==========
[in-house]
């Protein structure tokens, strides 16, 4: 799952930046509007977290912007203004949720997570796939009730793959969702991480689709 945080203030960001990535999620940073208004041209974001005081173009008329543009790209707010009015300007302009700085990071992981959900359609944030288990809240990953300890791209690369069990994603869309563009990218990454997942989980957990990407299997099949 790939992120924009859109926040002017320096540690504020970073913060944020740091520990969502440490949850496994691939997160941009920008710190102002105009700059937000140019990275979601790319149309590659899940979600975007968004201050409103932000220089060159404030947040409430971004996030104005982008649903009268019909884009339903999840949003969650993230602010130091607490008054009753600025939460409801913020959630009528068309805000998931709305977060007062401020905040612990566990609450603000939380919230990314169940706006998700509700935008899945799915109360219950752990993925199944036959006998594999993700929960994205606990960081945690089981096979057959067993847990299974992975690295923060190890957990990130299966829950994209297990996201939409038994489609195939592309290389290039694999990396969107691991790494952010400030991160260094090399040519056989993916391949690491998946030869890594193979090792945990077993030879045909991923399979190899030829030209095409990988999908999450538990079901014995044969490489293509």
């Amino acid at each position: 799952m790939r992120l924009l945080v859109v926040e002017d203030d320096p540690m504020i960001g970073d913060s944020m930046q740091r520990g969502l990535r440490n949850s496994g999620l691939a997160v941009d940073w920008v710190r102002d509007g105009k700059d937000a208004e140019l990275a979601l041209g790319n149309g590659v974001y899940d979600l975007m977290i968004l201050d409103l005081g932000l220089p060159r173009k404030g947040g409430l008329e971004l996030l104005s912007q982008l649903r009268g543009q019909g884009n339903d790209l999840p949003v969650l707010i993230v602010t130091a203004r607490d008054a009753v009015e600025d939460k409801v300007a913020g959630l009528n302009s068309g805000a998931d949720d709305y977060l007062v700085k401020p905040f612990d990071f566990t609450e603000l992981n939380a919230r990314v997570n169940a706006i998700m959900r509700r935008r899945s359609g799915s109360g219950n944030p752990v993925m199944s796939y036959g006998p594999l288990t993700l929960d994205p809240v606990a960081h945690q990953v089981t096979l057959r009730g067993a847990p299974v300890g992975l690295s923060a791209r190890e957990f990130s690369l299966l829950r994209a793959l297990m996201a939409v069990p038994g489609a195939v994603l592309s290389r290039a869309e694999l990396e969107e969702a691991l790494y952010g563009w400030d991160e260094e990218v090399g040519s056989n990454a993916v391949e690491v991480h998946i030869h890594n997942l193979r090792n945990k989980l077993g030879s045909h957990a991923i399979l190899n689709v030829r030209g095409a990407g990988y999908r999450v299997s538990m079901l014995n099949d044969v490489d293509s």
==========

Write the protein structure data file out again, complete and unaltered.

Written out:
[in-house]
């Protein structure tokens, strides 16, 4: 799952930046509007977290912007203004949720997570796939009730793959969702991480689709 945080203030960001990535999620940073208004041209974001005081173009008329543009790209707010009015300007302009700085990071992981959900359609944030288990809240990953300890791209690369069990994603869309563009990218990454997942989980957990990407299997099949 790939992120924009859109926040002017320096540690504020970073913060944020740091520990969502440490949850496994691939997160941009920008710190102002105009700059937000140019990275979601790319149309590659899940979600975007968004201050409103932000220089060159404030947040409430971004996030104005982008649903009268019909884009339903999840949003969650993230602010130091607490008054009753600025939460409801913020959630009528068309805000998931709305977060007062401020905040612990566990609450603000939380919230990314169940706006998700509700935008899945799915109360219950752990993925199944036959006998594999993700929960994205606990960081945690089981096979057959067993847990299974992975690295923060190890957990990130299966829950994209297990996201939409038994489609195939592309290389290039694999990396969107691991790494952010400030991160260094090399040519056989993916391949690491998946030869890594193979090792945990077993030879045909991923399979190899030829030209095409990988999908999450538990079901014995044969490489293509």
């Amino acid at each position: 799952m790939r992120l924009l945080v859109v926040e002017d203030d320096p540690m504020i960001g970073d913060s944020m930046q740091r520990g969502l990535r440490n949850s496994g999620l691939a997160v941009d940073w920008v710190r102002d509007g105009k700059d937000a208004e140019l990275a979601l041209g790319n149309g590659v974001y899940d979600l975007m977290i968004l201050d409103l005081g932000l220089p060159r173009k404030g947040g409430l008329e971004l996030l104005s912007q982008l649903r009268g543009q019909g884009n339903d790209l999840p949003v969650l707010i993230v602010t130091a203004r607490d008054a009753v009015e600025d939460k409801v300007a913020g959630l009528n302009s068309g805000a998931d949720d709305y977060l007062v700085k401020p905040f612990d990071f566990t609450e603000l992981n939380a919230r990314v997570n169940a706006i998700m959900r509700r935008r899945s359609g799915s109360g219950n944030p752990v993925m199944s796939y036959g006998p594999l288990t993700l929960d994205p809240v606990a960081h945690q990953v089981t096979l057959r009730g067993a847990p299974v300890g992975l690295s923060a791209r190890e957990f990130s690369l299966l829950r994209a793959l297990m996201a939409v069990p038994g489609a195939v994603l592309s290389r290039a869309e694999l990396e969107e969702a691991l790494y952010g563009w400030d991160e260094e990218v090399g040519s056989n990454a993916v391949e690491v991480h998946i030869h890594n997942l193979r090792n945990k989980l077993g030879s045909h957990a991923i399979l190899n689709v030829r030209g095409a990407g990988y999908r999450v299997s538990m079901l014995n099949d044969v490489d293509s």